Higher mortgage rates rein in buying power

With mortgage rates increasing at a slow but steady pace this year, several real estate organizations say buyers entering the market are likely to encounter diminished purchasing power.

While continued growth in median home prices in recent years has presented an affordability challenge for buyers and increased competition for listings with lower asking prices, mortgage rates have generally stayed at historic lows. According to Freddie Mac, the average rate for a 30-year fixed rate mortgage held around 3.5 percent for much of 2016 and between 3.8 percent and 4 percent for the majority of 2017.

In 2018, the average rate has climbed from 3.95 percent on Jan. 4 to 4.86 percent on Oct. 25. This is the highest weekly average rate since April 14, 2011.

"We expect rates to continue to rise, which will put downward pressure on homebuying activity," said Sam Khater, chief economist at Freddie Mac. "While higher borrowing costs will keep some people out of the market, buyers with more flexibility could take advantage of the decreased competition."

Surveys by the real estate brokerage Redfin have found that few prospective homebuyers would be deterred by mortgage rates hitting 5 percent. However, recent research from the company suggests that buyers with a specific budget in mind should also be prepared to set a lower cap on a home price they can afford.

Redfin determined that a buyer looking to limit their monthly mortgage payment to $1,500 a month could typically afford to pay up to $284,250 for a home with a mortgage rate of 4 percent. The maximum affordable home price drops to $260,750 with a mortgage rate of 5 percent and $239,750 with a mortgage rate of 6 percent.

The drop in affordability was more pronounced with higher monthly budgets. A buyer looking to pay $3,500 a month on their mortgage could afford to spend up to $663,250 with a mortgage rate of 4 percent, $608,500 with a mortgage rate of 5 percent, and $559,500 with a mortgage rate of 6 percent.

This analysis found that higher mortgage rates can considerably reduce the number of affordable properties. For example, the number of three bedroom, two bathroom homes affordable on a $3,500 monthly payment dropped by 39 percent in San Jose, Calif. with a rate increase from 4 percent to 5 percent.

"Every fall and winter we see prices decline relative to spring and summer, but this year's seasonal declines have been more extreme as buyers, especially in coastal markets, are finally reaching a limit in terms of how much they are willing to pay," said Daryl Fairweather, chief economist at Redfin. "Sellers haven't quite come to terms with the fact that they no longer have buyers wrapped around their finger. This push and pull is likely to continue until early 2019 when the homebuying season picks back up."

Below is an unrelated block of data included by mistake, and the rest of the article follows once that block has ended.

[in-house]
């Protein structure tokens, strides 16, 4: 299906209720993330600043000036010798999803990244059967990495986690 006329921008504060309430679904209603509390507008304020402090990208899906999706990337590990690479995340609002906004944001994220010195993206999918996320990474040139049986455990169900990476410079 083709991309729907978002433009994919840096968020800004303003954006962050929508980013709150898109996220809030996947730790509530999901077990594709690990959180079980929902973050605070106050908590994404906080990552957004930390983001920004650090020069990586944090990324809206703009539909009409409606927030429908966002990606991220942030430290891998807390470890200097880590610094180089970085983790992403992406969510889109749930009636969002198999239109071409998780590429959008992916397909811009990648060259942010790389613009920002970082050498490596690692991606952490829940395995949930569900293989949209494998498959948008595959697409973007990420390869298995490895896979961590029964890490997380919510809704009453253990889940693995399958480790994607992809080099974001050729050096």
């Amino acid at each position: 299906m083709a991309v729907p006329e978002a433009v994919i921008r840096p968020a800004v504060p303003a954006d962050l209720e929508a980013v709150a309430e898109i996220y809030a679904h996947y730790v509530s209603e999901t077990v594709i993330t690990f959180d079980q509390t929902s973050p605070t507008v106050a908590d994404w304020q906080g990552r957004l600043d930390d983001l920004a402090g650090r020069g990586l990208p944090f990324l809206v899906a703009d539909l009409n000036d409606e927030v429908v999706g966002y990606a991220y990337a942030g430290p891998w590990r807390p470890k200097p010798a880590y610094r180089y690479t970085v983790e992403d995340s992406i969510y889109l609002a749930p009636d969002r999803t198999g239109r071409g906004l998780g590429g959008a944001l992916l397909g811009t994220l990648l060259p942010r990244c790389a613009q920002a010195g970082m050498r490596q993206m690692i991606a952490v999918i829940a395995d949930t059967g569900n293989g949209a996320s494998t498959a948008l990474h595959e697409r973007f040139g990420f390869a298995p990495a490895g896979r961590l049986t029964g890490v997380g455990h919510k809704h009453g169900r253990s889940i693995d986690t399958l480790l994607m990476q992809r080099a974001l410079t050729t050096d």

Mortgage rates have led to a considerable increase in mortgage payments, according to the housing data company CoreLogic. Andrew LePage, writing for the CoreLogic Insights Blog, said the typical mortgage payment in July was up 13.1 percent compared to July 2017. The year-over-year home sales price rose 5.8 percent to $230,411 in the same period.

The real estate site Zillow came to a similar conclusion. Aaron Terrazas, writing for Zillow Research, said the typical mortgage payment in August increased by $118—15.4 percent—from the previous year, compared to a year-over-year increase of 6.5 percent in home values.

However, Terrazas says homeownership continues to be more affordable than usual, and considerably more affordable than renting. The typical household spends 17.5 percent of its income on a mortgage, below the historic norm of 21.2 percent. Renters typically pay 28.4 percent of their income, or 36.8 percent in urban areas; the historic norm is 25.8 percent.

First American Financial Corporation, which provides several services for real estate transactions, says in its most recent Real House Price Index that average mortgage rates will likely reach 5 percent in 2019. The report concludes that if rates were to increase to this level, a potential buyer with a $64,000 household income and 5 percent down payment would see their buying power drop 5.5 percent, from $366,000 to $346,00. This would also be 11 percent lower than their buying power in July 2017, when the average mortgage rate was 3.97 percent.

This company said buyers are still experiencing stronger buying power than usual, since average household incomes are 53 percent higher than in January 2000 and rates remain close to historic lows. The report concluded that the typical consumer's buying power is 2.2 times higher today than it was in January 2018.

"Changes in affordability depend on the tug-of-war between rising household income and inflation-driven pressure on mortgage rates," said Mark Fleming, chief economist at First American.


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